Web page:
We've dozed fitfully on the way here, as the bus swerves its twisting way through the Atlas foothills, passing headlamps and the dim glow from the dashboard are all that breaks the absolute Moroccan night. I'm half asleep as the bus pulls into town. Rubbing my eyes, as the blur of waking dissolves, I see a wide street, low buildings, a line of buses. Gravel crunches under the tyres as we pull over. It's one o'clock in the morning. We'll be here an hour.
I try to sleep, give it up as a bad job after 10 minutes, and get out to look around the town. Above, the stars shine sharp and cold in the utter dark. The puny streetlights are too few to taint the sky with orange. On the other side of the road, the houses are dark. Cats slink across the parking lot, fix the bus with shining eyes and, with a flick of tail, they disappear into the night.
But this side of the road glares with electric lamps. This is a nowhere town. Low buildings of breezeblock. A single long road. Somewhere between Azrou and Midelt, in the blank space in the map in the Rough Guide. I can't even find out what the place is called. Nondescript by day, it seems it comes alive only at night, when every bus travelling the long road from Fes or Meknes to the south stops here.
Every stall facing the road is as brightly lit as a stage or a peepshow. In one, a sweaty man moulds minced meat into brochettes, pinpointed by the light in his grid-like box. (I'm reminded of a Vermeer.) In another stall, a butcher cleaves a joint. I hear the grudging hiss of a sharp knife through meat. The smell of blood is oddly heavy and sweet. Outside the next stall, a half carcass is hanging, the bull's tail still attached. A man comes, buys a half kilo of meat, sees it carved off the bone, and takes it next door to be cooked. A cat brushes my leg as it scuttles past, looking for scraps.
The line of stalls seems to extend for miles. There must be 20 or 30 buses stopped here. The noise of their engines never stops. It's so like a dream I pinch my leg through my jeans pocket to make sure that I'm awake.
The smell of mint prickles my nose, and I wander over to one of the stalls where a waiter is pushing fresh mint leaves roughly into a teapot. I hadn't realised how cold the night had become till the sugary liquid warms my stomach.
The engine of a bus starts turning over. A man with an anorak over his djellaba dashes out of a café; it's a false alarm. But I look at my watch; it's nearly two in the morning. Time to get back to my bus.
Back into the black night, past bright shops where customers seem frozen in the moment as if by a flashlight. Back on our way through the dark, from this town we didn't know existed to the deserts of the south. As we leave, I see the sign. Zeida. I write down the name on the back of my bus ticket.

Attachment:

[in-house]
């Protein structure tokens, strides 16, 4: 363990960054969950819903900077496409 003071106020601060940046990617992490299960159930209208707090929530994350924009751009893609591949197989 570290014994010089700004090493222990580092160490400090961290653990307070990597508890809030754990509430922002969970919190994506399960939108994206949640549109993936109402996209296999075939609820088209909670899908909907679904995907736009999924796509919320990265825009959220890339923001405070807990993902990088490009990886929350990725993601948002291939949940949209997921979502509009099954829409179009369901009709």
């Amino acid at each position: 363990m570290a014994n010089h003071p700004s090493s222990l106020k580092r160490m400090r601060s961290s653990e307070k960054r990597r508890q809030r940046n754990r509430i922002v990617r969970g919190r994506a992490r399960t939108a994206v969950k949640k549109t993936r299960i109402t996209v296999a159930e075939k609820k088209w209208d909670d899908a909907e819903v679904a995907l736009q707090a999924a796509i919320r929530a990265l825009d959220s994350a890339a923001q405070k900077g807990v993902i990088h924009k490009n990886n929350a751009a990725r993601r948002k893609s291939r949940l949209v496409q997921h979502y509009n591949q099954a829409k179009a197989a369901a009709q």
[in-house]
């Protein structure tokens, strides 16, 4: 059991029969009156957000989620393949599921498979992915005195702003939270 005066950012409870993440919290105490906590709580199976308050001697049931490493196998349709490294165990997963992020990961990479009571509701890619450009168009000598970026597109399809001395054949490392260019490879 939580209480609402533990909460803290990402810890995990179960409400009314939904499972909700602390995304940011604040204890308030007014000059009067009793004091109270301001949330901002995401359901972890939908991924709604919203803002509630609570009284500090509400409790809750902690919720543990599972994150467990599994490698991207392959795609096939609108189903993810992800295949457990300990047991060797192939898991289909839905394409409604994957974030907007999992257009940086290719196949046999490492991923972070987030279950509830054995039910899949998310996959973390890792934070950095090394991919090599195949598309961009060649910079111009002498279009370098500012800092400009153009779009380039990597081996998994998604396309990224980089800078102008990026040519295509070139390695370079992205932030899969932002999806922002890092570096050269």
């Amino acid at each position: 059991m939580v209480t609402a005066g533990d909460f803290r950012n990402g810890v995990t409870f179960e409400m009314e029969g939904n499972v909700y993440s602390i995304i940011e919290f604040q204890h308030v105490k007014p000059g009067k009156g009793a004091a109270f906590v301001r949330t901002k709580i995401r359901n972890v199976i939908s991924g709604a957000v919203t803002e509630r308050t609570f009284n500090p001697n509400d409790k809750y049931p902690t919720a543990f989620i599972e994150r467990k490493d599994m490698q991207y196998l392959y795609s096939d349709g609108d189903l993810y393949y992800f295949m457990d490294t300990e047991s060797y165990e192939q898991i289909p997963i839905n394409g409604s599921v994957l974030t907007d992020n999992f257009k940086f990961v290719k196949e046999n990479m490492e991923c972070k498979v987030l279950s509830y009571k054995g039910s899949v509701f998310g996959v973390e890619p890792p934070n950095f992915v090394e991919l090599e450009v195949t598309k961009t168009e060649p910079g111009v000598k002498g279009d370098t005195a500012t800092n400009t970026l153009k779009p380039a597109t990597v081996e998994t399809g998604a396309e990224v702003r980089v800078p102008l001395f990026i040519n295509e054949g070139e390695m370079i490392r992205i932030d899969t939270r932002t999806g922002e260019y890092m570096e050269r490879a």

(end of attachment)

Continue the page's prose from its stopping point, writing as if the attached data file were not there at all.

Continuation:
About the author
Andrea Kirkby is this year's winner of the Independent on Sunday/Bradt Guides travel-writing competition for her article on the theme of "Destination Unknown", titled The Night Kitchens of Zeida. It was described by the deciding judge, the writer and broadcaster Matthew Parris, as a piece of "classic travel writing" during the awards ceremony at Stanford's Bookshop in London last Tuesday.
Paris-based Andrea is a former business journalist who is now developing a travel journalism portfolio and a collection of audio guides to European destinations. She wins a trip to Colombia, courtesy of the Colombia Tourist Office, Proexport and The Traveller. She also receives a commission for an article from her trip, to be published in these travel pages.
The Unpublished Writer award went to Kate Cantrell for her piece, Colours, which Matthew praised for its "fine, descriptive writing". Kate lives in Australia, having recently returned home from volunteering in the slums of Bangkok and teaching English among the hill tribes of Chiang Mai. She is now studying for a PhD on women's travel writing. Kate wins a place on a Travellers' Tales writing course taking place in Cordoba, Spain.
The shortlist was drawn up by five judges, Hilary Bradt, Donald Greig and Adrian Phillips of Bradt, Kate Simon, Travel Editor of The Independent on Sunday, and Jonathan Lorie of Travellers' Tales. Four of the six finalists this year were unpublished authors.
Martin Alexander, Sally Blake, Sophie Coulombeau and Jo Forel were the other four finalists. Read the winning articles and the other finalists at bradtguides.com.Reuse content